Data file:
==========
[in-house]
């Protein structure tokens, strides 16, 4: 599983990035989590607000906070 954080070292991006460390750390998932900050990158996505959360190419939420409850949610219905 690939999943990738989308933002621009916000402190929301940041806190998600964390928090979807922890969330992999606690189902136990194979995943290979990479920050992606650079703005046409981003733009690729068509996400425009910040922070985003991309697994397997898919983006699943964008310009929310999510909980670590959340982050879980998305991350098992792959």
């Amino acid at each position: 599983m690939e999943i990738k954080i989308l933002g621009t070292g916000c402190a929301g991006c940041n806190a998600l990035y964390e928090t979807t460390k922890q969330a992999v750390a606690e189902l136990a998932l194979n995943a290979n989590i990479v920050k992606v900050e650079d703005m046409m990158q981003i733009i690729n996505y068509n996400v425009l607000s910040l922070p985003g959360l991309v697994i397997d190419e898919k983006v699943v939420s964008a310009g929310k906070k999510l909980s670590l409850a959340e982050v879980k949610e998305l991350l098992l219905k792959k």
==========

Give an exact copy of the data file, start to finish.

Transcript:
[in-house]
């Protein structure tokens, strides 16, 4: 599983990035989590607000906070 954080070292991006460390750390998932900050990158996505959360190419939420409850949610219905 690939999943990738989308933002621009916000402190929301940041806190998600964390928090979807922890969330992999606690189902136990194979995943290979990479920050992606650079703005046409981003733009690729068509996400425009910040922070985003991309697994397997898919983006699943964008310009929310999510909980670590959340982050879980998305991350098992792959």
């Amino acid at each position: 599983m690939e999943i990738k954080i989308l933002g621009t070292g916000c402190a929301g991006c940041n806190a998600l990035y964390e928090t979807t460390k922890q969330a992999v750390a606690e189902l136990a998932l194979n995943a290979n989590i990479v920050k992606v900050e650079d703005m046409m990158q981003i733009i690729n996505y068509n996400v425009l607000s910040l922070p985003g959360l991309v697994i397997d190419e898919k983006v699943v939420s964008a310009g929310k906070k999510l909980s670590l409850a959340e982050v879980k949610e998305l991350l098992l219905k792959k």